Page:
Your new Workspace will give you a Preview window of the selected video source (your live green screen camera) on the left, with the Waveform and Vectorscope in the center and the Program window on the right across the top.
In the above example, you’ll note that the Waveform levels are a bit lower as the image is underexposed, while the Vectorscope is showing more luminance toward the blue channel as the mannequin’s shirt is brighter than the background.
This is because we haven’t yet adjusted the exposure in our video camera. A slight adjustment with the Iris on our Sony EX1 (with the Zebra in the camera set to 70 for the green screen background) and both scopes give us a more precise level that we’re looking for.
However, we can see that the horizontal line on the Waveform monitor show some fall-off on the sides, which means the lighting may not be even on the background green screen.
To make the adjustments necessary, we remove our talent (the mannequin) and use the TriCaster scopes to tell us when we’ve got an even lighting. In the figure below, it’s easy to see on the Waveform that the right side is underlit in the top panels, but once the lighting is evened out on the green screen, the Waveform is even all the way across.
Once we replace our talent on her mark, we can see that the green background is still even on both sides in the Waveform monitor and we’ve got a near perfect triangle on the Vectorscope.
This is why the scopes are so important - you may not be able to see the unevenness of the green screen lighting with your eyes alone, but the scopes don’t lie - and your composites will be much better as a result!
Before you return to your regular Workspace mode, you can go ahead and set the LiveKey on your Camera input and adjust to preview your subject against the background in the Program window. You’ll notice that once the video input is keyed, the scopes reflect the absence of the green channel and only show the remaining colors and luminance of the subject in the foreground.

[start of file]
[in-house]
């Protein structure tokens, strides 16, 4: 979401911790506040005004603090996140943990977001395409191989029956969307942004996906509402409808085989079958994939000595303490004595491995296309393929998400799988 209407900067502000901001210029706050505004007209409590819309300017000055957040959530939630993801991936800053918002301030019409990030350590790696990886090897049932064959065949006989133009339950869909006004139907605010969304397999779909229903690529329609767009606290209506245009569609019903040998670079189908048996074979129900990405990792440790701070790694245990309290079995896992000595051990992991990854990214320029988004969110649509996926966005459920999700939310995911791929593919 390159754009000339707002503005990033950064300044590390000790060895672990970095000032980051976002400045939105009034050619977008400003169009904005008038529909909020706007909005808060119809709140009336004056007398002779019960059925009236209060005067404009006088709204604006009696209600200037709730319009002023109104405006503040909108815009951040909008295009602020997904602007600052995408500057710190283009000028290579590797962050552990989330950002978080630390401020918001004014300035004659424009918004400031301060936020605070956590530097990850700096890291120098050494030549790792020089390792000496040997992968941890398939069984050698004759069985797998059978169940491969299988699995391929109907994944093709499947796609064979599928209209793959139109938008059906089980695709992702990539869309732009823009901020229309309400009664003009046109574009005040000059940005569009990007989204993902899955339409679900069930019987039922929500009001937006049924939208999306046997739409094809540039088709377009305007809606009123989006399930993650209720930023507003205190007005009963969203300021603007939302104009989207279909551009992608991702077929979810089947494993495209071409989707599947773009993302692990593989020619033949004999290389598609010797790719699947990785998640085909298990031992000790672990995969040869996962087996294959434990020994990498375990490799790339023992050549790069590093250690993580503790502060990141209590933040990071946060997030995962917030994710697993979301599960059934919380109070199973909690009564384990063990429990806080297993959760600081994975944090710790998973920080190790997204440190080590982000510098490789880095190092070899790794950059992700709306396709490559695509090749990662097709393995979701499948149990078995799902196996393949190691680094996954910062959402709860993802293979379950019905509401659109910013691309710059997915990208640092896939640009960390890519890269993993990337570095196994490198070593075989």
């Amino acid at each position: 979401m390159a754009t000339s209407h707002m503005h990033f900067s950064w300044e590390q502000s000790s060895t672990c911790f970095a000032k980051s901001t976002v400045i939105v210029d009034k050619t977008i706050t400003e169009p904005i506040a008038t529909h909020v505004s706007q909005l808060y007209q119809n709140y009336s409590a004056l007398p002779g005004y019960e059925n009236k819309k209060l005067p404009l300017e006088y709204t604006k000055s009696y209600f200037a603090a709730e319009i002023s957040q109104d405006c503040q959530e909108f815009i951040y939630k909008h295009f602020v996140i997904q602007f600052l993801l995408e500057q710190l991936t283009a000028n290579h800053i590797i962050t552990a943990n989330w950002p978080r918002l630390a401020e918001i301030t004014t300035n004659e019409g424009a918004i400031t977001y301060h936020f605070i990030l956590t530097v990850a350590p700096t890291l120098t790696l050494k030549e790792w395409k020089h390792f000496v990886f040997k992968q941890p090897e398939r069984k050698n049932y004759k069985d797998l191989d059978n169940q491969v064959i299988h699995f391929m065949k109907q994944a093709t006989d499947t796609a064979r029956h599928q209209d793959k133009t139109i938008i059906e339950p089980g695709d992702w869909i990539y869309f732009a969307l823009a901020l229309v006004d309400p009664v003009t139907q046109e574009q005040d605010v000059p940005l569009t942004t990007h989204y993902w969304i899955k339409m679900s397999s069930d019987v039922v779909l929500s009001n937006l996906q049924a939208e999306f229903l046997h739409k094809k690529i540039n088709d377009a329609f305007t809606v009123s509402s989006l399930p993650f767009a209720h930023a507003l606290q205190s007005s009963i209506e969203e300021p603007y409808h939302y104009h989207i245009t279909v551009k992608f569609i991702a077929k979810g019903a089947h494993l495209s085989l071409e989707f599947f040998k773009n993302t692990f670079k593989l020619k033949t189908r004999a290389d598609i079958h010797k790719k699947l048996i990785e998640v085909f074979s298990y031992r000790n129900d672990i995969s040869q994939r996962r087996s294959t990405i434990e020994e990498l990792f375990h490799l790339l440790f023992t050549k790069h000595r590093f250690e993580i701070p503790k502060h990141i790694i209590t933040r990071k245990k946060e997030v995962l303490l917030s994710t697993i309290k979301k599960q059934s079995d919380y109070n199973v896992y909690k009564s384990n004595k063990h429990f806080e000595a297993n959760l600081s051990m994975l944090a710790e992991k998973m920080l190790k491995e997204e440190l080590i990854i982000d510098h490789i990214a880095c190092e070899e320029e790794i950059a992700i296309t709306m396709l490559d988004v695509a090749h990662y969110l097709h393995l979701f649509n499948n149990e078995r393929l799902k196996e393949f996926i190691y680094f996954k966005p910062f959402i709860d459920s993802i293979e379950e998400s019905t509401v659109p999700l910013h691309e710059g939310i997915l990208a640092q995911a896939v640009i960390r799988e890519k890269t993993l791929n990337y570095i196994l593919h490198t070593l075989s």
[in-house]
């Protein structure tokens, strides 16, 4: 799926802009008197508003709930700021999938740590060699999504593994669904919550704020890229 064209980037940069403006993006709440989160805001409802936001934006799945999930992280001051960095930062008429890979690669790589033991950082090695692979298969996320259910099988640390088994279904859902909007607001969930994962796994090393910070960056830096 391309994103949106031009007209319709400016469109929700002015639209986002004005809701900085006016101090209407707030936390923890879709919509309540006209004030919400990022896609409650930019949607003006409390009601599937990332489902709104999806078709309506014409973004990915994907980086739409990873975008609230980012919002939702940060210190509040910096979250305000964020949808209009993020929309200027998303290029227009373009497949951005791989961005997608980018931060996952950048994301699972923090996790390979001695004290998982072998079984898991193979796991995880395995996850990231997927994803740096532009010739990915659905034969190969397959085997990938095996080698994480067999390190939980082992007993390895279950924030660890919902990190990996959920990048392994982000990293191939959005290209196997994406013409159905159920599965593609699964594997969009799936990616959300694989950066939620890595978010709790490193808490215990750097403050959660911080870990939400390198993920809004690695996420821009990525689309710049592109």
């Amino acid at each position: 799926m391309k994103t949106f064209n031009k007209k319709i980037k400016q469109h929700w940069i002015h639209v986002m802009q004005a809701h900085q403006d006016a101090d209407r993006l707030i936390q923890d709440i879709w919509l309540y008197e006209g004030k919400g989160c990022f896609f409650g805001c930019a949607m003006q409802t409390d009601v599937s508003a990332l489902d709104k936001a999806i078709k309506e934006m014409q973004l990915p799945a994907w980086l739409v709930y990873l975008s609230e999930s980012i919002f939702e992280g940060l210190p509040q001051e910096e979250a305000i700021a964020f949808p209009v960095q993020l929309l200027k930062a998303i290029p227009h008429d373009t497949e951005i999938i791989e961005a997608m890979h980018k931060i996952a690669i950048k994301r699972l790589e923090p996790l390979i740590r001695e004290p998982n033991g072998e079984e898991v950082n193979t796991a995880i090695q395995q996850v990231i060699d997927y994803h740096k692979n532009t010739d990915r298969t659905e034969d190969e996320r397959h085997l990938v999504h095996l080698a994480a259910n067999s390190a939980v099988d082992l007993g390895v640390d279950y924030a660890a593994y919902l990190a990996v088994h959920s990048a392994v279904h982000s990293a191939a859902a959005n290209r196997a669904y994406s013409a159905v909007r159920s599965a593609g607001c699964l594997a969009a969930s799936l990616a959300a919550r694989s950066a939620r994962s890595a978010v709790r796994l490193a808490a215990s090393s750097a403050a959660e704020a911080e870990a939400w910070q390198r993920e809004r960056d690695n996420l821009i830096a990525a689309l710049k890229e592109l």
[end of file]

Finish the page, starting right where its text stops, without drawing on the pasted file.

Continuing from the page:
If we turn off the front model lights, we can clearly see how well the keyer is able to extract a clean matte even with hair details, just because our green screen is nice and evenly lit - thanks to the scopes.
You can return to your preferred Workspace to do your production, and even with multiple cameras on your set, the green will be stabilized and even, so it’s just a matter of adjusting your second video input to match the first - both at the camera and in the LiveKey settings.
En savoir plus sur les plateaux virtuels sur TriCaster.
Download our white paper: Signal Monitoring: Why and How Scopes Make the Difference
More Articles by Jeff Foster:
- Create Sets From iPhone Panoramas and Virtual Set Editor
- Incorporating Your Green Screen Talent Into Virtual Sets
- Simple Green Screen Setups On A Budget
- Lighting Your Green Screen Subjects To Blend With The Intended Background
- Using Your Smart Phone To Measure Green Screen Lighting
- Best Green Screen Materials